Originally from the west suburbs of Chicago, Katie Teesdale received a BFA with honors in Ceramics and a Teacher Education Program certificate from the University of Iowa. Katie has taught and supported various ceramic programs in the midwest and the east coast. Most recently, she was the Education Assistant for the Outreach program at The Clay Studio in Philadelphia, PA. Katie is driven to create work inspired by habits, rituals and shared interactions. She loves to create families of pots, and endeavors to make sure that each pot has a friend. In the fall of 2016, Katie joined the Clay Coyote Emerging artist program in Hutchinson MN. Currently, Katie also teaches ceramics and sculpture at Dassel-Cokato High School in Cokato, MN.
Katie joined the Clay Coyote with the goal of starting her own pottery studio in three years. Katie says, “I was trying to find place that would allow me launch my own line of pottery and learn business skills to start my own studio, when I found the Clay Coyote Emerging Artist Incubator I realized that the program has everything I need: a shared space to offset the high cost of starting up, a built-in customer base to support my growth as I developed my pottery, and the small business mentoring that’s missing from fine arts academic programs.”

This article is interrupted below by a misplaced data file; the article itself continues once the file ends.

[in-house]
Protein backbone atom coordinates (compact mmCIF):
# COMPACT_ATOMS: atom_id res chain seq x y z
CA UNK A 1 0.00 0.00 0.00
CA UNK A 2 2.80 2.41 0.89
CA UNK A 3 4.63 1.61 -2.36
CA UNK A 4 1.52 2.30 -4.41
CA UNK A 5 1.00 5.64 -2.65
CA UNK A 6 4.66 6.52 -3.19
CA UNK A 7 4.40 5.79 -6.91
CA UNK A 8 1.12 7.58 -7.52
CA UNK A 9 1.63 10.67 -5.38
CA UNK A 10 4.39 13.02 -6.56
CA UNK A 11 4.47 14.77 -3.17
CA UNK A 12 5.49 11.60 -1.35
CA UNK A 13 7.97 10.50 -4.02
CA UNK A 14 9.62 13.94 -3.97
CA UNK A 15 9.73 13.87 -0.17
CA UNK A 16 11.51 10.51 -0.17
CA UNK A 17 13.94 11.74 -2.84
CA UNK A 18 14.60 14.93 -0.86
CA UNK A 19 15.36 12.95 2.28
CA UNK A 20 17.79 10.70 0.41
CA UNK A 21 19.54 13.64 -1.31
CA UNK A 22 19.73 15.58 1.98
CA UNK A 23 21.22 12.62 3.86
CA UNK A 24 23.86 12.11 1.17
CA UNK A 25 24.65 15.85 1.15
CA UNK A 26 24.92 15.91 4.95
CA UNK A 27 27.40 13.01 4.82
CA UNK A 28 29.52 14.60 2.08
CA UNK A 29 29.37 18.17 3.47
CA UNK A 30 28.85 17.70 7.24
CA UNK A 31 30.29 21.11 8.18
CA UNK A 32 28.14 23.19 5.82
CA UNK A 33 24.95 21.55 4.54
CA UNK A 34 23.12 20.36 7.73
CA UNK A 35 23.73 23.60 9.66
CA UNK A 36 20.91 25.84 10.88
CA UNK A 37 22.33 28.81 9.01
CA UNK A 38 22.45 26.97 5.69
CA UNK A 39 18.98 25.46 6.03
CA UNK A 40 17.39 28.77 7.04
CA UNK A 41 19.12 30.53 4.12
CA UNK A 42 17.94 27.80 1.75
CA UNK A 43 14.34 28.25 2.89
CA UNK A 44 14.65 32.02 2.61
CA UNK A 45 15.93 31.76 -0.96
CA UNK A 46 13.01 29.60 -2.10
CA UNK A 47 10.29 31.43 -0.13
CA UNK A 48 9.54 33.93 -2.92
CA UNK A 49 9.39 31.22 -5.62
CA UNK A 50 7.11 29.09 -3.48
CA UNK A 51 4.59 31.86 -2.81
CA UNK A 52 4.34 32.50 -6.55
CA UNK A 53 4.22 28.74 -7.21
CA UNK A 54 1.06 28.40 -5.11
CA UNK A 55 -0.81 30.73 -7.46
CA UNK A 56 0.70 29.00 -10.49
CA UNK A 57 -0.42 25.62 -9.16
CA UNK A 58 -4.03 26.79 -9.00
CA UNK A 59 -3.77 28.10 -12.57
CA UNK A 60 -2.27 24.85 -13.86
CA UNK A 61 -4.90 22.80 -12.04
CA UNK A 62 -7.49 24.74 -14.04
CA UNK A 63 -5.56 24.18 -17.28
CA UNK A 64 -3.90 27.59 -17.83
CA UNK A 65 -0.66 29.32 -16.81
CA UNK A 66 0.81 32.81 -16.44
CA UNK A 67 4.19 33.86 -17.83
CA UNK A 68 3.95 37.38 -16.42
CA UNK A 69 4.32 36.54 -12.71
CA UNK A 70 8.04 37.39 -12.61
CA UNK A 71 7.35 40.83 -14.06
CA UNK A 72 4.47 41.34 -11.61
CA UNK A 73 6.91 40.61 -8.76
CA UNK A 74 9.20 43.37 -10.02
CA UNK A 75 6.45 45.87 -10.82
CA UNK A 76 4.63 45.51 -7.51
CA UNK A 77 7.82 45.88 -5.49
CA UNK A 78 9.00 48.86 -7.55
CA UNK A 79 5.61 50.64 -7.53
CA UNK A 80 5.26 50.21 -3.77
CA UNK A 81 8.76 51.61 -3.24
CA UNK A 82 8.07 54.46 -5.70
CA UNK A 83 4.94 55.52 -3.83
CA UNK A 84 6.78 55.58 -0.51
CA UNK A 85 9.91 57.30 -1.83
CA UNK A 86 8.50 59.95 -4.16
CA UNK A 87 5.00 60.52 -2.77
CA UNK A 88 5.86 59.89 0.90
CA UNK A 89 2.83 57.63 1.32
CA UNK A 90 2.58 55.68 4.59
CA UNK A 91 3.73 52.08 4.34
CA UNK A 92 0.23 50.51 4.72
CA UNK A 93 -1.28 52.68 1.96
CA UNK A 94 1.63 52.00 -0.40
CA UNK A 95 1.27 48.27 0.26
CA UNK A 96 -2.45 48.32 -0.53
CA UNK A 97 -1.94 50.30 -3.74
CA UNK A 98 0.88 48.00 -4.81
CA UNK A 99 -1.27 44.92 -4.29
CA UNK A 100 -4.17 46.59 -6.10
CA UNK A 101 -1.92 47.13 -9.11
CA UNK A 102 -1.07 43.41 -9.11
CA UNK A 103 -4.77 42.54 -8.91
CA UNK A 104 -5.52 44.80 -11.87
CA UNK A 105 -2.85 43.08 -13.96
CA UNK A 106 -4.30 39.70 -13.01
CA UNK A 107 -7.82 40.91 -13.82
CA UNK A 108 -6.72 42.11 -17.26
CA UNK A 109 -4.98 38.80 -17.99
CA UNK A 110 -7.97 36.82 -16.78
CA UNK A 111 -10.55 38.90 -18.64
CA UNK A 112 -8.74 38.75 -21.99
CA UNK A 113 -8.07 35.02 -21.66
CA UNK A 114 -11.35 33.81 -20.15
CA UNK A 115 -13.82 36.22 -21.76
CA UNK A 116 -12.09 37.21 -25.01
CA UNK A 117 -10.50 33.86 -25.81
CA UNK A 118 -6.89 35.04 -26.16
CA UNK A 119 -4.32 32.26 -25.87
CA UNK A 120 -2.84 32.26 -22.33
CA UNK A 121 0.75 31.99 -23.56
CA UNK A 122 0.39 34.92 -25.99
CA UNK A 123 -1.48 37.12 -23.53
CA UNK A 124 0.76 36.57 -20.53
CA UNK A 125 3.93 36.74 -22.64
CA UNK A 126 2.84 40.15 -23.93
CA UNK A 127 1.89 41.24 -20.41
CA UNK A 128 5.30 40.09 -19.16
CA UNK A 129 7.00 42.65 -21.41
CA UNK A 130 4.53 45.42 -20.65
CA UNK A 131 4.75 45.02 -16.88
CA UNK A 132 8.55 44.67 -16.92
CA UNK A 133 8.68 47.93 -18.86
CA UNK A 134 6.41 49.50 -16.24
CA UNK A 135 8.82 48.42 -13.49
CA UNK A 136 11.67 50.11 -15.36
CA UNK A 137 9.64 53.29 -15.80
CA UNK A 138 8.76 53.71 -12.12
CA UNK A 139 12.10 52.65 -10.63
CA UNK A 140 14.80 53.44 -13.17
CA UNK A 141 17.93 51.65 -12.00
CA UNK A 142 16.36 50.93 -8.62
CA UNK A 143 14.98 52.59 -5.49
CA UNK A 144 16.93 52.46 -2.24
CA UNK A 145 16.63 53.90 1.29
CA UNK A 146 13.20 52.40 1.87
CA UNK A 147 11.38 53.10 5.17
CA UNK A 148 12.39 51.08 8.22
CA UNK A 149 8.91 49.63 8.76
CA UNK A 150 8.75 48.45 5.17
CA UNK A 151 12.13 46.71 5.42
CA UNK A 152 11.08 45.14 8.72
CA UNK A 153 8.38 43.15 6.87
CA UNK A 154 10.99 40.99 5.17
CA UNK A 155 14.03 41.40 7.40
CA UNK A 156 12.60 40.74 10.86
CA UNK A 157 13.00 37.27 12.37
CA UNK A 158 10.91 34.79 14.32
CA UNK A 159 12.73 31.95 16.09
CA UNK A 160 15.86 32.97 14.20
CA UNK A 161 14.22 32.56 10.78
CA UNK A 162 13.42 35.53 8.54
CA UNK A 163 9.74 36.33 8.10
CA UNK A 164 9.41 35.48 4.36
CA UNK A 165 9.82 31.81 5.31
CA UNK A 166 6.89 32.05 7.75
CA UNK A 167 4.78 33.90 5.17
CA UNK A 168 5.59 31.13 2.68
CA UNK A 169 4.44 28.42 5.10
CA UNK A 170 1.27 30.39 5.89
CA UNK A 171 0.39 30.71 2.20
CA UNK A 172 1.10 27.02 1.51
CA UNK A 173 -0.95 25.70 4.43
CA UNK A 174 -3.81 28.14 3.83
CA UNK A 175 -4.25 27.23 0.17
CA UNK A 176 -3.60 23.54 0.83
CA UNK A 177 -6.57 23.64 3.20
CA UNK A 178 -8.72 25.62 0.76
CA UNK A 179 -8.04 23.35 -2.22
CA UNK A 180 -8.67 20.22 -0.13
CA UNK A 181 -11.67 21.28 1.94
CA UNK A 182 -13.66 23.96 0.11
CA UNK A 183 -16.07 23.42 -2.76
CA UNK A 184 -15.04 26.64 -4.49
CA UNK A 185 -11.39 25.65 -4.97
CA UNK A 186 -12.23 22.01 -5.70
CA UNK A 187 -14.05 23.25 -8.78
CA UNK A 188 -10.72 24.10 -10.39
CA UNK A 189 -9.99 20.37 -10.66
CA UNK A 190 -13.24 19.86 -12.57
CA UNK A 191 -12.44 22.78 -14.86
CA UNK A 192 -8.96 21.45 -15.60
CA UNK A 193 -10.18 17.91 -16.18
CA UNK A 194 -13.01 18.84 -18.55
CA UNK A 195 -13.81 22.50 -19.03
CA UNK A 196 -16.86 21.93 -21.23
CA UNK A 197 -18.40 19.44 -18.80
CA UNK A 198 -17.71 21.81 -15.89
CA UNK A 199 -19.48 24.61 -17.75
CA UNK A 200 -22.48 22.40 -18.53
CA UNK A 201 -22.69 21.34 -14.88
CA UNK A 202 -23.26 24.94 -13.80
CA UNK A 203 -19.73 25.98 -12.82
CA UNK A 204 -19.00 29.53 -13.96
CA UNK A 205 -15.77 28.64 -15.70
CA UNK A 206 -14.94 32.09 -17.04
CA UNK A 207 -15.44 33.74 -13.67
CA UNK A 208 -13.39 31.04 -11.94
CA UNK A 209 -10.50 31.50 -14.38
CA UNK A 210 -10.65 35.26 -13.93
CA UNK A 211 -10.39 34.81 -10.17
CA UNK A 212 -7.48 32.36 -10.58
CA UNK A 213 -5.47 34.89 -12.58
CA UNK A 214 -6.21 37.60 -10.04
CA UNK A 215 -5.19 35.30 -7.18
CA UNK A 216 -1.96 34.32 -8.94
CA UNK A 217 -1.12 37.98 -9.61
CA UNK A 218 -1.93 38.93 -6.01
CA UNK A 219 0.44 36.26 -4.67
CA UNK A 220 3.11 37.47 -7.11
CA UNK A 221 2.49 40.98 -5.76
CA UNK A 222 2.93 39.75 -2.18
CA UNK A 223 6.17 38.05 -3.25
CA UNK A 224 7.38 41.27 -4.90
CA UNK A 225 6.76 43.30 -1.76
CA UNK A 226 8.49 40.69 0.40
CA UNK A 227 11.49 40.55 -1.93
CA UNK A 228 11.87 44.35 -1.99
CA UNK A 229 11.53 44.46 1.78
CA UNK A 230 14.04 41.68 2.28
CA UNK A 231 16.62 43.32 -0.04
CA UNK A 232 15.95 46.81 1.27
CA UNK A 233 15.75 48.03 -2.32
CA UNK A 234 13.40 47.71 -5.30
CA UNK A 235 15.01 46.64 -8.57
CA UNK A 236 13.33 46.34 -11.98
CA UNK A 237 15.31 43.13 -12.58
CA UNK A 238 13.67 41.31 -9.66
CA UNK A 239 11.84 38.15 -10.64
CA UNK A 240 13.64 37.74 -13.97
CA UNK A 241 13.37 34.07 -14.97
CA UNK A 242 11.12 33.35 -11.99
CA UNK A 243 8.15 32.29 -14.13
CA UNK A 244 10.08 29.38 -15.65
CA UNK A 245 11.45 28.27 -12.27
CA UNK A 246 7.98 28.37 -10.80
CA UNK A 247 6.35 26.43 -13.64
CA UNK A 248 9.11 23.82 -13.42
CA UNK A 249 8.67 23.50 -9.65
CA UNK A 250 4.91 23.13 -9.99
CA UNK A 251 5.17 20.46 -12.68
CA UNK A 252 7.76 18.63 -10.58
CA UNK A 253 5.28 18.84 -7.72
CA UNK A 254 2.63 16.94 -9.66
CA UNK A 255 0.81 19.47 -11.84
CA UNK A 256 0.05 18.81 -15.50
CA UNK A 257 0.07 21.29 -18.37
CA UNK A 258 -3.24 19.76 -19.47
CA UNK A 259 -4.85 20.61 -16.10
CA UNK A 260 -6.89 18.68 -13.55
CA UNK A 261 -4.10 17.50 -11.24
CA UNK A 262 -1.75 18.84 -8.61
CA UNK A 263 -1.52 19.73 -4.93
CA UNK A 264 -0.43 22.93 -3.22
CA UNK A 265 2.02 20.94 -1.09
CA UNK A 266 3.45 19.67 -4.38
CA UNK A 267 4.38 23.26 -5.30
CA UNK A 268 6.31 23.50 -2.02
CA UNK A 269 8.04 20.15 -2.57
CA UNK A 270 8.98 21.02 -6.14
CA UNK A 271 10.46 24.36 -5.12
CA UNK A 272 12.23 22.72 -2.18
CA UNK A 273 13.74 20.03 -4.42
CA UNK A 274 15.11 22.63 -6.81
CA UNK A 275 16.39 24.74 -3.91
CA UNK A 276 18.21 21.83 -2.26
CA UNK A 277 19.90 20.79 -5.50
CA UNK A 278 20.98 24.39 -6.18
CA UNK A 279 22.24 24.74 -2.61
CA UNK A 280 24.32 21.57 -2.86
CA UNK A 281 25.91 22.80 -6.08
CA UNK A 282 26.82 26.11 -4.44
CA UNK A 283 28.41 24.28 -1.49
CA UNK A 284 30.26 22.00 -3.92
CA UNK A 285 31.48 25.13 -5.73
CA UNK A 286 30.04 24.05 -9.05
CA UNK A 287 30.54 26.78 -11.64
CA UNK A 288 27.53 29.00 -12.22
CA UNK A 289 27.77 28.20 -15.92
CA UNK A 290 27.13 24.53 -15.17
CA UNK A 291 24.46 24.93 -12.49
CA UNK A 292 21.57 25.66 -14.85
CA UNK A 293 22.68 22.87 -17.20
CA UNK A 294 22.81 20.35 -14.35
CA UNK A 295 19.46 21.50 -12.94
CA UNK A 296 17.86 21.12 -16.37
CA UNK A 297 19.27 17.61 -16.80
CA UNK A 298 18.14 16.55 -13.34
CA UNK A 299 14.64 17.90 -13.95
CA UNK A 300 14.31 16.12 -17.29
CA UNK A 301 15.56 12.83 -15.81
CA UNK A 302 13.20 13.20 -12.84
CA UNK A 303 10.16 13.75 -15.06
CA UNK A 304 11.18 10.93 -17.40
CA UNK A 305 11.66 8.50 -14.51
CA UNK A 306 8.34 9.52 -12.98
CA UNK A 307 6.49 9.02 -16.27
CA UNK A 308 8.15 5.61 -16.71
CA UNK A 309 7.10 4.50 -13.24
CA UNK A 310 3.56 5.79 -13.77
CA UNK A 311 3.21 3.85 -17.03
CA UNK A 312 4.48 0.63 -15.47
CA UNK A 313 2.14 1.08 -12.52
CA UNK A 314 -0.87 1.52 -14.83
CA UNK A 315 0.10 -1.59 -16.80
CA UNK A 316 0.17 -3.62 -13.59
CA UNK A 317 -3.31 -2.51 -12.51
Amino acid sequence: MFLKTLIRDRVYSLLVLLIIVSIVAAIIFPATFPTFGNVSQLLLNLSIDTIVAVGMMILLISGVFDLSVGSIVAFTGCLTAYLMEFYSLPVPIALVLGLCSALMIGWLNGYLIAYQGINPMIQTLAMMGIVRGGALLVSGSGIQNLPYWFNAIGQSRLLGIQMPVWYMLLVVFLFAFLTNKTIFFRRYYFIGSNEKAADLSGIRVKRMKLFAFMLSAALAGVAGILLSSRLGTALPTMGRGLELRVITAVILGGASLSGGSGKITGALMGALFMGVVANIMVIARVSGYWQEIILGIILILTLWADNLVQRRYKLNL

Katie’s Artist Statement:
The bodies, lives, and habits of people inspire my artwork. I use my work to meditate on my own story as well as others’ stories. I use repetitively and ritualistically applied textures to contemplate how I form both good and bad habits as reactions to my experiences. I am particularly interested in exploring how traumatic events (and our repetition of those memories in both thought and action) shape us and our emotions. Ceramics can be a strong mode of healing, and I use that potential to inform both my artwork and my teaching methods.
For me, ceramics create an intimacy for the viewer unlike any other art form. We carry ceramic objects in our hands, put ceramic cups to our lips, and keep ceramic sculptures all over our homes. I regard ceramics as a four-dimensional art form—each piece carries an aura that changes over time. The more an object is used, touched, or experienced, the more its aura changes and deepens. These intimate interactions are an important part of my artwork’s aura, and because of this the viewer is always welcome to touch and interact with not only my functional work but also my sculptural pieces.